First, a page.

I was driving along London’s Regent Street last week when I noticed a line of frozen bodies lying on the pavement. No, it was not a rally of Big Issue sales people, but human ice lollies, patiently waiting for the release of the iPhone at the flagship Apple store.
Unlike Christmas “must have” gifts from the past, such as Pokémon or Thunderbirds’ Tracy Island, the iPhone promises to be hugely significant way beyond the holiday season and into 2008 and 2009.
It combines an iPod, mobile phone, video player and high-definition Web browser in a hand-held device with a large screen and soft buttons. The iPhone represents £269 worth of cool and I want one, despite the expensive O2 airtime package that accompanies it.
But the real genius lies in the marketing of its inferior sister product, the iTouch, which performs virtually identically to the iPhone, minus the lucrative mobile phone element.
The iTouch is to be marketed just after the launch of the superior product. Why Apple would cannibalise itself by undercutting its premium, more customer-sticky, product was a mystery to those in the US.
On the face of it, this looks like a case of marketing madness, but, in fact, it is brilliant. Apple considers Nokia to be its main competition, but the latter has not been able to get its version of this product ready in time, and it will be months before it does.
Given that most mobile contracts are set for 12 months, the iTouch gives Apple the opportunity to offer Nokia customers a taste of its own product in the interim. Thus many will be primed to defect to Apple mobile services when their contracts lapse, perhaps before Nokia has a chance to respond.
It also closes the inevitable gap formed underneath its product, which would surely be exploited by a competitor sooner or later.
This is a typical pattern for many markets. Predators rarely appear from expected places these days, and market leaders are usually only vigilant in monitoring the activities of larger companies like themselves. Yet the killer blow could arrive in their blind spot from a small start-up of four hippies in a garage in California, aiming, initially, at any neglected elements of the brand leader’s market share.
The property operation Craig’s List is an example of this. It is now active in 50 countries and 450 cities, and has virtually closed many US regional press titles by stealing their classified markets from under them. From recruitment to property, it offers a flat fee to advertise, and commands 5 billion hits per month to 10 million unique users. Craig Newmark is a very wealthy chap and eBay holds 25% of his company’s stock for good measure.
Unbelievably, Craig’s List still only employs 24 people in total. It is one of those “I wish I had thought of that” ideas, like eBay or Facebook. In a few short years it has changed the world, and the regional papers never saw it coming.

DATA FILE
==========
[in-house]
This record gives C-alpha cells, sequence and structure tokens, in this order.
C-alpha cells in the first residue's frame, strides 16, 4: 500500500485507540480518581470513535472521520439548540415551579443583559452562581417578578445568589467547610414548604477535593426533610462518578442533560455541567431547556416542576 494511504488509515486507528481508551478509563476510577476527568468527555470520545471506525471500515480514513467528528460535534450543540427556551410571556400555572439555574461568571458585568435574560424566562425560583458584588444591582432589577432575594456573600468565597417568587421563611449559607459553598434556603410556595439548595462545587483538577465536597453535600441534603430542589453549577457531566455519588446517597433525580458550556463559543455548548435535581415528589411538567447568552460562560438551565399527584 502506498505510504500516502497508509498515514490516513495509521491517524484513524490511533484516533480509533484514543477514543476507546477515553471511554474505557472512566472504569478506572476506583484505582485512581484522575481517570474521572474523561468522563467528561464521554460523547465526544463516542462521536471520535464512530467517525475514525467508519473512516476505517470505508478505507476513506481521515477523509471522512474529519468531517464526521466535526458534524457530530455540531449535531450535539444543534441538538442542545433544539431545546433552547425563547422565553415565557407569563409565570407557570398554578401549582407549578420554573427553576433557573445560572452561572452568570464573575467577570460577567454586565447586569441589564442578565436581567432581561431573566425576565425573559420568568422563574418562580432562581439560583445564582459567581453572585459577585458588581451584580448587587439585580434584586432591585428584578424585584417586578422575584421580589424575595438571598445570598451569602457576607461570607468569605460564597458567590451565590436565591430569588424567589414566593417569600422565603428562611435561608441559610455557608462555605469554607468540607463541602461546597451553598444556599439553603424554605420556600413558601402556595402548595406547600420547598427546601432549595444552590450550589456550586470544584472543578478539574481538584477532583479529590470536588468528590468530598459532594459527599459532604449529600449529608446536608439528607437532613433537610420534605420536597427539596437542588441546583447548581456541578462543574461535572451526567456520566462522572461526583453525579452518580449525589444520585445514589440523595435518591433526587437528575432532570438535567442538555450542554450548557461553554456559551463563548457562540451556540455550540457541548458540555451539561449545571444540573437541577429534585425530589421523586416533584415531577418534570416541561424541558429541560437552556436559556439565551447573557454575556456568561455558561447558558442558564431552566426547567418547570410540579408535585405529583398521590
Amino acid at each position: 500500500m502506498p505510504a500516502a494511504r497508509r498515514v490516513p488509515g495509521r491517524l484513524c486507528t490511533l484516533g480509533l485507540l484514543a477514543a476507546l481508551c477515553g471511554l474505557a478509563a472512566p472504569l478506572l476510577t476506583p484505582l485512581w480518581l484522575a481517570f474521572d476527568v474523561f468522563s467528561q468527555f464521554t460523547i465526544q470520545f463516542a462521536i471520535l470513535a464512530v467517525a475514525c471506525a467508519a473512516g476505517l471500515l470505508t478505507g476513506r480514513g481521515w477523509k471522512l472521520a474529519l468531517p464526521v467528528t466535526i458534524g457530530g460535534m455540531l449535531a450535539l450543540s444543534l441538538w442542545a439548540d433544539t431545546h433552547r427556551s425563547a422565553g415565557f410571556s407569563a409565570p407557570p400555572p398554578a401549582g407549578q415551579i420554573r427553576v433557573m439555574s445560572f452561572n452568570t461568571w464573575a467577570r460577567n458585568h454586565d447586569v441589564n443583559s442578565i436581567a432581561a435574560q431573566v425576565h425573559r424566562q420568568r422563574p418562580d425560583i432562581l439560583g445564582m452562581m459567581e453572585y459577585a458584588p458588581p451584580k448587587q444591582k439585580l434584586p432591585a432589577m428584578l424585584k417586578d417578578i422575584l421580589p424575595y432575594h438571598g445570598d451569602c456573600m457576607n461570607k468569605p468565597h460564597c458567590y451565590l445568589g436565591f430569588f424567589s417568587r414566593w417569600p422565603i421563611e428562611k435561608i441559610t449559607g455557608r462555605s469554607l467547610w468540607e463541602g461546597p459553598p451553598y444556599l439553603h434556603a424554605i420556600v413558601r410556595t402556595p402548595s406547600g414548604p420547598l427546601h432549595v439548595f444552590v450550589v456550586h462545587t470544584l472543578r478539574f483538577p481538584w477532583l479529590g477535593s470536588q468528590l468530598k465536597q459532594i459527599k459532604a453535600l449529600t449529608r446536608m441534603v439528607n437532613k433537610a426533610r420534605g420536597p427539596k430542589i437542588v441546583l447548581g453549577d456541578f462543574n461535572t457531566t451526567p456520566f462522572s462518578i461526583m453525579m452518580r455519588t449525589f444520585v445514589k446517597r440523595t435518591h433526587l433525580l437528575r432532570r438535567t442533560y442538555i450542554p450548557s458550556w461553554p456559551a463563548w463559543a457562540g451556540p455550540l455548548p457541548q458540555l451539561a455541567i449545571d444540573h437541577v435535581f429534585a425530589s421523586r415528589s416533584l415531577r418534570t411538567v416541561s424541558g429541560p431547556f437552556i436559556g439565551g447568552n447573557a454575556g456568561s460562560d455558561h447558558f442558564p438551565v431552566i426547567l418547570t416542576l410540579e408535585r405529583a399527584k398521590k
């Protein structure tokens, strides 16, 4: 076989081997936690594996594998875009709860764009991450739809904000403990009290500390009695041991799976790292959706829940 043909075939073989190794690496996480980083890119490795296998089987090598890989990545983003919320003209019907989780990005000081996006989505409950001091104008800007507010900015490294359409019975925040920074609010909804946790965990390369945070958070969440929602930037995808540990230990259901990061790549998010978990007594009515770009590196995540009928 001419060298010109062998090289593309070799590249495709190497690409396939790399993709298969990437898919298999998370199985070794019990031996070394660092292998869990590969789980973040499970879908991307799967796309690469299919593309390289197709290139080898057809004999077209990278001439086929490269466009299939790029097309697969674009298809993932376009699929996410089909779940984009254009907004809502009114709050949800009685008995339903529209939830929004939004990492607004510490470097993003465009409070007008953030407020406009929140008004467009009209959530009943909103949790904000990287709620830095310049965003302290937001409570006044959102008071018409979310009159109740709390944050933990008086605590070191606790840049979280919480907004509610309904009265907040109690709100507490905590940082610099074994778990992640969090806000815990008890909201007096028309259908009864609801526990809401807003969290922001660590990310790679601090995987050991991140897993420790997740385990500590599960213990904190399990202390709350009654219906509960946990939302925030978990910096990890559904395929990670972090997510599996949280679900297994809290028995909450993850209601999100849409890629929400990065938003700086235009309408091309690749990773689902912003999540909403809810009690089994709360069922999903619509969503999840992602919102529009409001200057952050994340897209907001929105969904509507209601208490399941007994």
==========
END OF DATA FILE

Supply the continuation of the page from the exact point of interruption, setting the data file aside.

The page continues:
When City AM launched in 2005, I, for one, was dubious of its chances. In fact, to be honest, I’m still a little dubious, but the theory does hold water. It attacks the mighty Financial Times by reaching a neglected, less loyal part of its readership.
A freesheet available five days a week from Monday to Friday, it aims to reach younger city professionals in a more tabloid style than the institutional FT. Distributed via bins outside Tube stations and around Canary Wharf, it finds the right people at captive reading moments.
As readers begin to subscribe to more and more selected elements of their newspapers via products such as the iPhone and iTouch, it is monoliths, such as the FT, that should be worrying, given their huge investment in overheads and old methods of production and distribution.
Consumers seem reluctant to pay for anything these days, especially content, be it music, entertainment or the news. Whether City AM thrives or not, I bet the FT boardroom comments, when it started, included “Who?” and “Let the new boys struggle. We’re not worried”.
That’s often the default reaction in the face of the unknown, but, increasingly, it is an inappropriate response. It is precisely this sort of competition that represents the largest threat and the quickest route to decline, and not the efforts of the traditional combatants.
Apple’s marketing plan for the iPhone and the iTouch is brilliant, because not only is it an example of wonderful new product development, but the marketing strategy has foreseen the dangers from beneath and has pre-empted an inevitable vulnerability at the same time.
The queues and hype are so huge that even my 76-year-old mother knew what an iPhone was by Sunday evening, and I have never before now known her to show an interest in anything outside a new cake being released by Waitrose. Now that is an achievement.
Jonathan Durden is a partner at Miles Calcraft Briginshaw Duffy